I started in the jewelry business in 1984, nearly 33 years ago. Part of my job centers on training newcomers as well as cross training existing associates, all while teaching platinum tips and tricks. I perform countless repairs in addition to testing out new products like different types of solders and tools, for example.
Truth is, I didn’t always enjoy working with platinum. In fact, there were times I dreaded the task. But over the years, after finding the tools that work best, I’ve discovered how incredible it is to work with platinum!
IT’S ALL ABOUT THE TOOLS
Your platinum tools should be a unique set.
I can’t over stress this idea. Keep your tool sets separate!
The buffs used to work with gold collect particles that can become embedded in your buffs. These may easily scratch your platinum pieces. By keeping platinum tools separate and well cleaned, you’ll avoid having grit infect your buffing process. Also, be sure to pre-clean the grit from the piece after prepping in order to achieve high polish results.
Here are my recommended tools –
- When soldering a peg head to a shank or an earring post to an earring, use a 1200C solder.
- We recommend 1500C solder for assembling a head to a shank.
- For sizing, a 1700C solder has the best color match and there is less of a chance of solder erosion.
Angela’s Tip: “I personally like to fuse the platinum, especially if I’m sizing up. I add a small piece of stock matching the platinum alloy I’m working with. Then, I fuse these together, that way, you can’t even tell it’s been sized!”
Key Platinum Distinctions:
Iridium is the softest of the three platinum alloys. It is great for rolling and die striking.
- Melting point: 3236°F (1780°C)
Ruthenium is used as general-purpose platinum, great for machining and fabrication, especially in machine welds.
- Melting point: 3266°F (1796°C)
Cobalt is used because of its density and is hardest as a cast. Cobalt is the easiest platinum alloy to work on is the go-to for casting. Its surfaces are smoother than the other alloys when cast, leading to a solid cast without porosity.
- Melting point: 3015°F (1657°C)
With the differences in melting points, avoid fusing these different platinum alloys together.
Things To Know
When working with platinum, many become confused about which alloy they’re working with. If you’re not sure of the platinum alloy, there are a couple of ways to check, one being the stamp.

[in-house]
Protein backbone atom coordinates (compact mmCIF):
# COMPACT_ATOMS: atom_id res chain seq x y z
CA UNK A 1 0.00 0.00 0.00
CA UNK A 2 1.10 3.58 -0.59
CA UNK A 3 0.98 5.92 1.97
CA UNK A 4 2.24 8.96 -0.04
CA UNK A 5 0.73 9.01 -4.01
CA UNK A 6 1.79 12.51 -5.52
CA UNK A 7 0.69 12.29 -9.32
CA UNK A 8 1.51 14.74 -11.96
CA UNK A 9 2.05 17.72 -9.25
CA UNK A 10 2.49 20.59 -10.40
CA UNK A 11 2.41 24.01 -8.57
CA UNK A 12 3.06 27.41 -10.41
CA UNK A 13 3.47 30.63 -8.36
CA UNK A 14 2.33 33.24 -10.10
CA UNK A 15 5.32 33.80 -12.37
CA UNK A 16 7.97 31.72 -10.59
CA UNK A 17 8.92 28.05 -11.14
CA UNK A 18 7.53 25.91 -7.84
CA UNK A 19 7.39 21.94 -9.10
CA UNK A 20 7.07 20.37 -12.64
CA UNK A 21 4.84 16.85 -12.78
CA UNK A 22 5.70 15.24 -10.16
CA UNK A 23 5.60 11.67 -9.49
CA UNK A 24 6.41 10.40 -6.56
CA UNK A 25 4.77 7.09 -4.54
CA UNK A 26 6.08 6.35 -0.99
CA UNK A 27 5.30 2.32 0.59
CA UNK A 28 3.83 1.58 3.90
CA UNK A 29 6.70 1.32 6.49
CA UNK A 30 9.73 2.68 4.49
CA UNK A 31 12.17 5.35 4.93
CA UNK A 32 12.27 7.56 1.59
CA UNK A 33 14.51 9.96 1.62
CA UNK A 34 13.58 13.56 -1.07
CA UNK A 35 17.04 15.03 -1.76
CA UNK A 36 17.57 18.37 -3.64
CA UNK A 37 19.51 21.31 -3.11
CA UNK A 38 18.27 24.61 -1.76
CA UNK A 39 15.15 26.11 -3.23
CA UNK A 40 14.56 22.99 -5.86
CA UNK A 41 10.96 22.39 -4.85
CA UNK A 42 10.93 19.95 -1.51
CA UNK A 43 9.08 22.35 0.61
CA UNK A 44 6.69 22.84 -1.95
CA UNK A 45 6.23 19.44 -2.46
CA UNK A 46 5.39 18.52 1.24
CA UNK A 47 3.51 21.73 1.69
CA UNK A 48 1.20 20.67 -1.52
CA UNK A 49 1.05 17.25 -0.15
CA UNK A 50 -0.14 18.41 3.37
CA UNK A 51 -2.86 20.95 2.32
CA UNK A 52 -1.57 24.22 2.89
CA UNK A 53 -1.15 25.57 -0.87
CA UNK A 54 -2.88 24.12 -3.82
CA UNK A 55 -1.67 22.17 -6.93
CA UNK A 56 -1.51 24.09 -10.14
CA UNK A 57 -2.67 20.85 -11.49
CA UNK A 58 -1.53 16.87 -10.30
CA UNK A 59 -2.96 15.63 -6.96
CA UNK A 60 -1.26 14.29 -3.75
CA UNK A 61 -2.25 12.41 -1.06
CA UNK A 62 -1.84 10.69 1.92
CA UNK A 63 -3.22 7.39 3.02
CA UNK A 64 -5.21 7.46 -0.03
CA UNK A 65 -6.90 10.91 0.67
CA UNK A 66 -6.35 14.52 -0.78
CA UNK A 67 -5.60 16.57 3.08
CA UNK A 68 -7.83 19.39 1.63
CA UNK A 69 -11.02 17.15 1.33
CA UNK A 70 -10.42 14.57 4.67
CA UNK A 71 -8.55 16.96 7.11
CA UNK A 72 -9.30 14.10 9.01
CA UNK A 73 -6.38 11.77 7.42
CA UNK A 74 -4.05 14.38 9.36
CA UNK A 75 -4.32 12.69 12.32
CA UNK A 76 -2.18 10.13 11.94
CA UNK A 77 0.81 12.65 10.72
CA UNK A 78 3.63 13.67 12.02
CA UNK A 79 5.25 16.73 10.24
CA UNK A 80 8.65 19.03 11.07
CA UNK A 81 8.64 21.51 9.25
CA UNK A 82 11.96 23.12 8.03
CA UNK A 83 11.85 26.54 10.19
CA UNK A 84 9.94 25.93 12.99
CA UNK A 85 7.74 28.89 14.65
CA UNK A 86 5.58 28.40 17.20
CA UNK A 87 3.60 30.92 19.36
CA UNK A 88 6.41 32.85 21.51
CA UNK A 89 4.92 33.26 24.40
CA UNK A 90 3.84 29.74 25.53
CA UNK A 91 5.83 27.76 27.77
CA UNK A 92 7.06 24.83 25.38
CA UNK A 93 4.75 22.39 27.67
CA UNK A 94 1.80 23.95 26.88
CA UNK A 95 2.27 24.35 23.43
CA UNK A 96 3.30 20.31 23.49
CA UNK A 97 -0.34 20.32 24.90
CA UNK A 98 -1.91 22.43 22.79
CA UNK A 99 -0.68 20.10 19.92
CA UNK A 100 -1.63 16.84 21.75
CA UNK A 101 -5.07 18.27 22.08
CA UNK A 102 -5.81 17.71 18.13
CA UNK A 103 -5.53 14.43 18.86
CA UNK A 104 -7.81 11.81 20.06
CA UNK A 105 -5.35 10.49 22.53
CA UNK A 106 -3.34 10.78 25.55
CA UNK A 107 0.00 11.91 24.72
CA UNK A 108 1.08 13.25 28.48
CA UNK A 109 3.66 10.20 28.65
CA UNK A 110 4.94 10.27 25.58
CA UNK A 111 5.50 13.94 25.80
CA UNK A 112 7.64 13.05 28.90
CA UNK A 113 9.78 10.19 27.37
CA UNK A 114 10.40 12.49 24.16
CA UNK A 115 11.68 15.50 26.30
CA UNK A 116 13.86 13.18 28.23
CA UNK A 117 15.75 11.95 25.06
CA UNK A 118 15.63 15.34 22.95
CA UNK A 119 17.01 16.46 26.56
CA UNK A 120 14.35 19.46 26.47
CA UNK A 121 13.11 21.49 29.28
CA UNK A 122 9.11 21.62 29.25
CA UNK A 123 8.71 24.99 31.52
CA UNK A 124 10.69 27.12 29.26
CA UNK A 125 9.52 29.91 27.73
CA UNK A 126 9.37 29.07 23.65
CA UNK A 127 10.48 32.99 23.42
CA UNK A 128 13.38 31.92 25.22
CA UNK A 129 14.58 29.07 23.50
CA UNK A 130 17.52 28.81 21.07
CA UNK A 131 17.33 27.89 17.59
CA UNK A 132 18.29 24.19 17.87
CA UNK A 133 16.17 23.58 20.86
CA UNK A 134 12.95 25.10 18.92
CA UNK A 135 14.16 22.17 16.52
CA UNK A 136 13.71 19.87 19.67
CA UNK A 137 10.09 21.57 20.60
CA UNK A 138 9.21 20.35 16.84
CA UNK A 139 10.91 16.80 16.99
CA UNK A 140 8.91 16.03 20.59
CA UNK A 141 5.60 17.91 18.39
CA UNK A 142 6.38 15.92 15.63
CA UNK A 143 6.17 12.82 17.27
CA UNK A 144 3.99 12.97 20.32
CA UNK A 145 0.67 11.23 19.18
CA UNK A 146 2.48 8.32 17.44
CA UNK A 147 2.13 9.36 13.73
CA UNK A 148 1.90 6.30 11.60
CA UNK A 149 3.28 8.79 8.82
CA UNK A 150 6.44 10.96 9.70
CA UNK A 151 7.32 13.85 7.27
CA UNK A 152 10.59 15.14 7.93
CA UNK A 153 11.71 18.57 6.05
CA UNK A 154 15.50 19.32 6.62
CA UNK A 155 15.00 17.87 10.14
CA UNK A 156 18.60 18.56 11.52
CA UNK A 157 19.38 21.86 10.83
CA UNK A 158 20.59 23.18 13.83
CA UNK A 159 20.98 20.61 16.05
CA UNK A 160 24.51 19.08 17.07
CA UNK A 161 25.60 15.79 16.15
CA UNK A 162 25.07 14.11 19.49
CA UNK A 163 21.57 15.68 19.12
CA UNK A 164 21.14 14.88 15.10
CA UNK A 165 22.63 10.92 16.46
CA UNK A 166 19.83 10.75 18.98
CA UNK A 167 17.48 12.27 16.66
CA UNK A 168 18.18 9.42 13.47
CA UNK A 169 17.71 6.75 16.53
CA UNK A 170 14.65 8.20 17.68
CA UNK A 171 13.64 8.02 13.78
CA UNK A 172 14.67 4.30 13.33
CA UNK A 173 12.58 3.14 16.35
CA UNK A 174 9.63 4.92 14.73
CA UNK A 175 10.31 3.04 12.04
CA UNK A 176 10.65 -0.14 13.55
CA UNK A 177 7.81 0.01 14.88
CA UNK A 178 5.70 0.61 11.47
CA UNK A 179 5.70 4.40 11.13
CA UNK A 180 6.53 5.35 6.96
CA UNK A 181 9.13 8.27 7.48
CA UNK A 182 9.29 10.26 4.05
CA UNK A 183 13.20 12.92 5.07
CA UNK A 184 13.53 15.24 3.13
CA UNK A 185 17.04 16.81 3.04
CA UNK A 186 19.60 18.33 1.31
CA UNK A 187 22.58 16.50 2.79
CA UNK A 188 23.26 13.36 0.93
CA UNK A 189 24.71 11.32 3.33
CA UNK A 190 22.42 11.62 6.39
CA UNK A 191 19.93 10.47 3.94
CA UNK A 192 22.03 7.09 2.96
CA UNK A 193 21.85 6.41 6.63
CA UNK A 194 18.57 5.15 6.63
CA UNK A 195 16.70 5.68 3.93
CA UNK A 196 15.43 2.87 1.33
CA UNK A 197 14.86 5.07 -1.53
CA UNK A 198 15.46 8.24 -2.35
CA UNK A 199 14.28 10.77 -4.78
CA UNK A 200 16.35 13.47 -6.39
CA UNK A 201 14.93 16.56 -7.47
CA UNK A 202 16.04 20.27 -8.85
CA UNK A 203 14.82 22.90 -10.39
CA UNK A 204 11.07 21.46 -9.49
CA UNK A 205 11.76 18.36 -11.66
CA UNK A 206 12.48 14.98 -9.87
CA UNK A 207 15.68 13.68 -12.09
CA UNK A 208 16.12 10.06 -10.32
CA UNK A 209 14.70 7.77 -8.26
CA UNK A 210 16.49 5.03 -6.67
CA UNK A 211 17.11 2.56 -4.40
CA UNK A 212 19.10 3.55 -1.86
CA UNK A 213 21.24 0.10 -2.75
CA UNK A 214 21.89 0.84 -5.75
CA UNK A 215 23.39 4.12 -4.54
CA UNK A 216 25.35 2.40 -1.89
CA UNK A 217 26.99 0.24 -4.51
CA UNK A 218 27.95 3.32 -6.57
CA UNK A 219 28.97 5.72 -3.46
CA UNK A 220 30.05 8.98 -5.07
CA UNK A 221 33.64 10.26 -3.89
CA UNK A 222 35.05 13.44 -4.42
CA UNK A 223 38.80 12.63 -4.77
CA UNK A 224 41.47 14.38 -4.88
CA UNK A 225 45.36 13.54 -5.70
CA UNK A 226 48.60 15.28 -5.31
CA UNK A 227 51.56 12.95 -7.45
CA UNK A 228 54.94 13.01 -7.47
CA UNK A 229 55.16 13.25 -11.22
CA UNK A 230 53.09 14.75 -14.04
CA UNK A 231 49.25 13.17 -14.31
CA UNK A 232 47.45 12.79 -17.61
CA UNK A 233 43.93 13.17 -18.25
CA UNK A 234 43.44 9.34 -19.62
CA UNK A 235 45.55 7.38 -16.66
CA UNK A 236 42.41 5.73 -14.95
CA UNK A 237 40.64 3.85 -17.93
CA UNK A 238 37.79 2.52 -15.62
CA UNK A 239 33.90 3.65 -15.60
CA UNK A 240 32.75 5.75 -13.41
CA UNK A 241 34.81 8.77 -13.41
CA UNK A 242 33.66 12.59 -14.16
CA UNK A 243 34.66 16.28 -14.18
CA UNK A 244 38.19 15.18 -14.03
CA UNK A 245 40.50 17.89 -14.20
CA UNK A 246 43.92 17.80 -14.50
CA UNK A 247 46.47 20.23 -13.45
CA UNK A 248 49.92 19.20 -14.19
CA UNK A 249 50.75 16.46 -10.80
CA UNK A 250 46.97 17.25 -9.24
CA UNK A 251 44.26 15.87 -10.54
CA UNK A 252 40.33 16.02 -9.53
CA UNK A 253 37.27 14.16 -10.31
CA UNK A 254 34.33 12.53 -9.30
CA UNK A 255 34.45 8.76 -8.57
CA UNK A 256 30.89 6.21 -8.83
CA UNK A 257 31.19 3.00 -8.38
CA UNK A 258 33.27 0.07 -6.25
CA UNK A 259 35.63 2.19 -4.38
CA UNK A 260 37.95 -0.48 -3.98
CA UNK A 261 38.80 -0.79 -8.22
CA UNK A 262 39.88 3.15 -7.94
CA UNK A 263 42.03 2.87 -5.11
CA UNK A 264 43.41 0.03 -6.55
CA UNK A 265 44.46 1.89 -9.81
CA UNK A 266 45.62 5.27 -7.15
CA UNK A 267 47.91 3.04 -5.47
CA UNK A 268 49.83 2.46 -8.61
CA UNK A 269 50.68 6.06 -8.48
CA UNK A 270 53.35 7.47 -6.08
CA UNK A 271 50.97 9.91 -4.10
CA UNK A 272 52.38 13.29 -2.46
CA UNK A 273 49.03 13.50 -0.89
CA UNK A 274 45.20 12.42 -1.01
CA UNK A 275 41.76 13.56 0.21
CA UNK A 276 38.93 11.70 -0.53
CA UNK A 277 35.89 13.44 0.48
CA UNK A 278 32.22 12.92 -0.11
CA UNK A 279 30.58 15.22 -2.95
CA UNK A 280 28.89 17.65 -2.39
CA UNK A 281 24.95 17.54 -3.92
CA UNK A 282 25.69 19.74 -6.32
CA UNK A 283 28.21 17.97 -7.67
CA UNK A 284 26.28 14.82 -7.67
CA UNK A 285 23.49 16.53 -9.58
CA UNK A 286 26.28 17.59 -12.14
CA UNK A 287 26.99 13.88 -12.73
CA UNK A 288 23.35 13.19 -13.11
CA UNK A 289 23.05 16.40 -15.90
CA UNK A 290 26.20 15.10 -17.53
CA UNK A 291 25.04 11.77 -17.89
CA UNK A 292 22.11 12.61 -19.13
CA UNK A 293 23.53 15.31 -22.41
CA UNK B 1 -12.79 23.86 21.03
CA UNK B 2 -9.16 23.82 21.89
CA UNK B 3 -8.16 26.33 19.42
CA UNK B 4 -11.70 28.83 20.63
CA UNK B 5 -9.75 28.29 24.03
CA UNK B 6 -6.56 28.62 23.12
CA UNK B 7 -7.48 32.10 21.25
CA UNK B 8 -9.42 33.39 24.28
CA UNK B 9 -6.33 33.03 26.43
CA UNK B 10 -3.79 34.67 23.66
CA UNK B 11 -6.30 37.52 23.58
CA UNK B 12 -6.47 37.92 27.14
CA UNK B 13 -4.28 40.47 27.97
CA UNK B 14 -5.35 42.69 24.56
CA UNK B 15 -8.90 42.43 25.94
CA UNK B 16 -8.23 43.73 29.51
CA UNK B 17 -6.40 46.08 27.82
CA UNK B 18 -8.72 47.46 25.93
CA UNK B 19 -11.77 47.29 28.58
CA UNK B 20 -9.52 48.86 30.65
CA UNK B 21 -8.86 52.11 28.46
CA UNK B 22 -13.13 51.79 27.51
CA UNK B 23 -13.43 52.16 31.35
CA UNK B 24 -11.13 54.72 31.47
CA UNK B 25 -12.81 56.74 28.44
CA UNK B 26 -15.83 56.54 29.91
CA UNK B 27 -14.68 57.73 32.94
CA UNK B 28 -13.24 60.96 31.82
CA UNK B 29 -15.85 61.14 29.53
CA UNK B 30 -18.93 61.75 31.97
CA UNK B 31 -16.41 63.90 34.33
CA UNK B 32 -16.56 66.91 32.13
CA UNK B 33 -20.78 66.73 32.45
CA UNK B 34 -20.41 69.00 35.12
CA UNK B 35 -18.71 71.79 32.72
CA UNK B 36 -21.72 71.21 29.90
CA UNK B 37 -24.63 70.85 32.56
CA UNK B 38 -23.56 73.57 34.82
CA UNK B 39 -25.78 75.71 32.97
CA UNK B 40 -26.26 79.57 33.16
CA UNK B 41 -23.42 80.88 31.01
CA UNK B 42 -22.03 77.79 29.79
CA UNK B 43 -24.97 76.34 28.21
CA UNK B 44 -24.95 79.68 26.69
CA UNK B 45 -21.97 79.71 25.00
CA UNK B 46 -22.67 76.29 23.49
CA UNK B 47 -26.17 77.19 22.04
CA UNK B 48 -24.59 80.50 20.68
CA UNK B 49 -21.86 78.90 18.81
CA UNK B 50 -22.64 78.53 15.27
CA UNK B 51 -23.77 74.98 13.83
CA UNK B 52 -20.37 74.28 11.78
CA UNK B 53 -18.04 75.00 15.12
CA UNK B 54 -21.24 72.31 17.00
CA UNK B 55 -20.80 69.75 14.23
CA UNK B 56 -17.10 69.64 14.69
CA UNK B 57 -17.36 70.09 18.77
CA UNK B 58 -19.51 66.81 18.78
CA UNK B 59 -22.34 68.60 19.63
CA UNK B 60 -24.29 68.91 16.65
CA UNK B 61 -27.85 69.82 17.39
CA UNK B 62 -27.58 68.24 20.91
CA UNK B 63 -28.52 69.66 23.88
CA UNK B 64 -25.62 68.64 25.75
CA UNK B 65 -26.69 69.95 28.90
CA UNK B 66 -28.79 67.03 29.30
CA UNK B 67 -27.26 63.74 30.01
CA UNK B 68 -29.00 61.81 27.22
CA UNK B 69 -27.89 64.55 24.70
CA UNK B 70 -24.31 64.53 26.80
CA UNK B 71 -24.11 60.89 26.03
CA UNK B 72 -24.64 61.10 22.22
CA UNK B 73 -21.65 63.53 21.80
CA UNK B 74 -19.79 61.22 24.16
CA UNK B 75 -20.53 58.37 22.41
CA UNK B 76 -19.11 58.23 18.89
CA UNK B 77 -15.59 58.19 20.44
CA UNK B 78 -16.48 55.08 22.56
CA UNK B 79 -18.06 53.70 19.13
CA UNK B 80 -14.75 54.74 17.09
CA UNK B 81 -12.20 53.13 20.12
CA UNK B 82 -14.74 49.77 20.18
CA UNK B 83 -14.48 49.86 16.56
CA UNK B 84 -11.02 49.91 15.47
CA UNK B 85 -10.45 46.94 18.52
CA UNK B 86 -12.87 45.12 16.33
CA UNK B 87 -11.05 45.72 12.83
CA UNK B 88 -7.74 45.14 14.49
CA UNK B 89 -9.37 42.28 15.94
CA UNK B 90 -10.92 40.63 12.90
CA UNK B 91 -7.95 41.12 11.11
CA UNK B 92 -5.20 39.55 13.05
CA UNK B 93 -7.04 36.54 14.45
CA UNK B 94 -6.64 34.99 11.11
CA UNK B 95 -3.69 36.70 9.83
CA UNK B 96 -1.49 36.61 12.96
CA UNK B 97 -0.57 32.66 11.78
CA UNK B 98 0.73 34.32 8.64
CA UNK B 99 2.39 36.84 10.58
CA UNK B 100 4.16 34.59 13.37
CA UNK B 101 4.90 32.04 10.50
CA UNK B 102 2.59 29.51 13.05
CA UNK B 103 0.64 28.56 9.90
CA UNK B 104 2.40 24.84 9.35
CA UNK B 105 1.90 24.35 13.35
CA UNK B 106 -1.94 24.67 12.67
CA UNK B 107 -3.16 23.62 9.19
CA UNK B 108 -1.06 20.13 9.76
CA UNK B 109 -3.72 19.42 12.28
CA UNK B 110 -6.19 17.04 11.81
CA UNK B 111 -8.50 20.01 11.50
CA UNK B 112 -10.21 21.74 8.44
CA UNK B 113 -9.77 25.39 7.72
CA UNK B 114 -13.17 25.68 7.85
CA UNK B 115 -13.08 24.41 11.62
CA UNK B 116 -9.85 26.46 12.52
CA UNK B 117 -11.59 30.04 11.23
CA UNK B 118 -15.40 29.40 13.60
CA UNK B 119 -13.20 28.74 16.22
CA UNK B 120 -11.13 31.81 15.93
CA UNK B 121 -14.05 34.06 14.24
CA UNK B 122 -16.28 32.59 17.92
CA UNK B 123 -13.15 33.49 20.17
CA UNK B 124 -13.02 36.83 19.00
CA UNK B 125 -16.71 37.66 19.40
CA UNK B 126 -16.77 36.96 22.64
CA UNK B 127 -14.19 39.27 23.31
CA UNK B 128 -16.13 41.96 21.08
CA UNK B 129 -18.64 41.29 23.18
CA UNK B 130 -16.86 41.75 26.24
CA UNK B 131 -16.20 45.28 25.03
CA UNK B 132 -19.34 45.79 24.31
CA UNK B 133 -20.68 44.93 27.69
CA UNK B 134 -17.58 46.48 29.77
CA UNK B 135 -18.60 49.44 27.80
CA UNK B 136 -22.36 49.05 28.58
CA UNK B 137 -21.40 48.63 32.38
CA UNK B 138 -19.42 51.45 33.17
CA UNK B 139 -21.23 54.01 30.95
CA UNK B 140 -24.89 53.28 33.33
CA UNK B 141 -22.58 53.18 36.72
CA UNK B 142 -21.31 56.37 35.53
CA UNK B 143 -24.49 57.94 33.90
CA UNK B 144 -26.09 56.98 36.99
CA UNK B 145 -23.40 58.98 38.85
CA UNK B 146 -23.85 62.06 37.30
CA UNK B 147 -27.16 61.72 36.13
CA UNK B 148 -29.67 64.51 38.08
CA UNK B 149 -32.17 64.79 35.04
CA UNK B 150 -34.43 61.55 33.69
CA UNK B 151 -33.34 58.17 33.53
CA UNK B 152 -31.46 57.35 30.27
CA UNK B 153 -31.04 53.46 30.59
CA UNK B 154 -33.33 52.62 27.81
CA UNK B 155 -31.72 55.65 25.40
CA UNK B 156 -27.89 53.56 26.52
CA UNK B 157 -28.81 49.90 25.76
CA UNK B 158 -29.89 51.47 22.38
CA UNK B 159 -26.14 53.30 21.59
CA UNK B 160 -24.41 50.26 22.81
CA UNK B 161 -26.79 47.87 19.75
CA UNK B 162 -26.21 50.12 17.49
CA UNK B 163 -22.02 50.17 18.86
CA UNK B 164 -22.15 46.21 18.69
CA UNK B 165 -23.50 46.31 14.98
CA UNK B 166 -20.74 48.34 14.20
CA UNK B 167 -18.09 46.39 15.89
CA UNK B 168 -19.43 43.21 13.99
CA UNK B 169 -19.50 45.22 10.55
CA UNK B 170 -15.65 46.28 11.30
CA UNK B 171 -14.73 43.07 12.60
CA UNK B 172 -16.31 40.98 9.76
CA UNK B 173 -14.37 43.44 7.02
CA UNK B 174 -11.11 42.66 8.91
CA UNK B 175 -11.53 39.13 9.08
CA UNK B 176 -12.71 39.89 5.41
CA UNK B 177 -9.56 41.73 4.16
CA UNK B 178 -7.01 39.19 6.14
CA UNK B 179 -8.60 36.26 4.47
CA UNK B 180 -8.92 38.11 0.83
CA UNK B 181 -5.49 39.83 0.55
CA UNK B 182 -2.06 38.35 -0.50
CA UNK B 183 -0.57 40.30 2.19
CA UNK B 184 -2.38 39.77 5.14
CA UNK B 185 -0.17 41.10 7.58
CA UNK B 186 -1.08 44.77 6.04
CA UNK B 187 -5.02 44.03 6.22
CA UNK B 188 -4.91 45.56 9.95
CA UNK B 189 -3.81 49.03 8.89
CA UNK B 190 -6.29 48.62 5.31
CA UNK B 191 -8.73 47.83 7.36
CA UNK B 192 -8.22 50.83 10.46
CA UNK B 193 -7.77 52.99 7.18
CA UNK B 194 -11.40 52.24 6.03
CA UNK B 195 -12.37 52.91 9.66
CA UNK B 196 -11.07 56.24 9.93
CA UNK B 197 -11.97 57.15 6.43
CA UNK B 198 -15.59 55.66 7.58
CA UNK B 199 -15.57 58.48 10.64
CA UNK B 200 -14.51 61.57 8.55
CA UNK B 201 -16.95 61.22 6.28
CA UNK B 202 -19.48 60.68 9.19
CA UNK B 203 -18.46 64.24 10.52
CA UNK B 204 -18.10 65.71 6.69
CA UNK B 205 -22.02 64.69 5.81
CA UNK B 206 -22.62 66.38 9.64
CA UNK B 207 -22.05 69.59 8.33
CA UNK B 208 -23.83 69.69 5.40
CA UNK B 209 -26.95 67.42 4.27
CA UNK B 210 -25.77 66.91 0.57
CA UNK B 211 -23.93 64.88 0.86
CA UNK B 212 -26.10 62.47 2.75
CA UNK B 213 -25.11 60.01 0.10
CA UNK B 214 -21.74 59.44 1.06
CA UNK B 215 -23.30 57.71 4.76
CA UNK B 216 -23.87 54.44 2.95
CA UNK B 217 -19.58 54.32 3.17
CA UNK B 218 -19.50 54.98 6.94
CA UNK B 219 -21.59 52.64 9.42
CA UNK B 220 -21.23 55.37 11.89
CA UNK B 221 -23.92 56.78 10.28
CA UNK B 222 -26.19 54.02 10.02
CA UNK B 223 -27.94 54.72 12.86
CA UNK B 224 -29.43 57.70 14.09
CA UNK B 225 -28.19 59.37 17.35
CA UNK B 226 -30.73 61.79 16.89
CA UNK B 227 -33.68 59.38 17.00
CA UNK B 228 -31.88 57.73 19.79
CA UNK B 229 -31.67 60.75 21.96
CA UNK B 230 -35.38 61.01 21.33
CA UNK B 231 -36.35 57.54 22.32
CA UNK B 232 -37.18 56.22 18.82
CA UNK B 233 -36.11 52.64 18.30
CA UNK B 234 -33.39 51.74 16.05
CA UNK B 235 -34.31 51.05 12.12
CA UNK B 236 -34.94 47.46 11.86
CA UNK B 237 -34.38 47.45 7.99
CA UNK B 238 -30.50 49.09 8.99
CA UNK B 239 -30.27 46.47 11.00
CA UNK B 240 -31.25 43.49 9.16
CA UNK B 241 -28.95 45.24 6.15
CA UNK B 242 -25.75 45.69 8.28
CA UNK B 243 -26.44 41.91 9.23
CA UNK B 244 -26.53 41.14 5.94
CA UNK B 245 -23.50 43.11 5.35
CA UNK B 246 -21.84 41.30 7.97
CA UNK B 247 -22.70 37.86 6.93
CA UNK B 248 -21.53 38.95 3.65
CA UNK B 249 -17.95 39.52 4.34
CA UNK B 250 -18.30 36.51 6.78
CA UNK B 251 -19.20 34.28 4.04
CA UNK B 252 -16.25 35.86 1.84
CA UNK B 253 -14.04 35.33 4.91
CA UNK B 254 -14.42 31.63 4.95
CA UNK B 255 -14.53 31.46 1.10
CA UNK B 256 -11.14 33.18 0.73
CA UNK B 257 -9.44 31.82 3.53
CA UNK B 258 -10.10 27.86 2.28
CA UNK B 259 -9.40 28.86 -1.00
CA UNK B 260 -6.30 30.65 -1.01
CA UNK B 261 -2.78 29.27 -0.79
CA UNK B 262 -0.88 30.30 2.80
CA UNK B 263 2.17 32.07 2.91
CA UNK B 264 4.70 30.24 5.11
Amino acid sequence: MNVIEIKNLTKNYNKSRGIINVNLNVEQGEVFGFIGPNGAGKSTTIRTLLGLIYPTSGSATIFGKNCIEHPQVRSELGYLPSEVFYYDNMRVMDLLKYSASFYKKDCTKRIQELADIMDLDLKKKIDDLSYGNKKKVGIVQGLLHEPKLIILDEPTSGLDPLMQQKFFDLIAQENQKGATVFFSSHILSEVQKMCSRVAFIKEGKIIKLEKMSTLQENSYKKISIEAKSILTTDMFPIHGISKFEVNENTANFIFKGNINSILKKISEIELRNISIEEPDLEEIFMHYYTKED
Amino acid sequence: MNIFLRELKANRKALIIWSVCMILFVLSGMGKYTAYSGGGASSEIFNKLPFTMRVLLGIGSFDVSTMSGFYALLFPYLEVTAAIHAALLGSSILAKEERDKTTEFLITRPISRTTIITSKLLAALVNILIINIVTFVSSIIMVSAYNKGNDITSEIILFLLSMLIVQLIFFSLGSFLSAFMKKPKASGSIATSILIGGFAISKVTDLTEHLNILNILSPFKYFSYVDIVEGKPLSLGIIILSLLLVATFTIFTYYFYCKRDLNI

- Platinum/Iridium should be stamped Pt900.
- Platinum/Cobalt and Platinum/Ruthenium may be stamped just PLAT, or Pt950.
- Of the Cobalt and Ruthenium, a simple magnet can distinguish between the two, as Cobalt is slightly magnetic.
- Don’t use boric acid and/or alcohol as you would with other metals. This can contaminate the platinum and create hard spots.
- Most are afraid of cross-contaminating white gold with platinum. And rightfully so. But sometimes it’s necessary to mix white gold solder with platinum. Stuller carries a 20k white gold solder that flows nicely with platinum.
- Use tungsten and ceramic tools when soldering, otherwise you’ll contaminate your platinum.
- We use large pins, balls, cones, and diagonals.
- We use the L547 solution in the vibratory tumbler.
This creates a burnishing on the platinum, helping to harden the metal. This makes the piece easier to finish. Without doing this, the platinum piece will remain quite soft, causing scratches to stay in the metal and making their removal more difficult.
If you don’t have a tumbler, you can burnish the piece using a flex shaft and a Tungsten-Carbide burnisher or by hand using a hand burnisher. Burnishing the piece will save time when removing the scratches from the prepping process. Also, this process will help to harden the metal, allowing for workability.
When removing porosity:
- Use your tungsten carbide burnishes.
- Be sure to sand and buff stick your platinum.
- Avoid using a coarse abrasive on your platinum. Instead, use a light sand paper.
- Clean before you buff!
By following these easy steps, you’ll avoid porosity reoccurring in your platinum piece.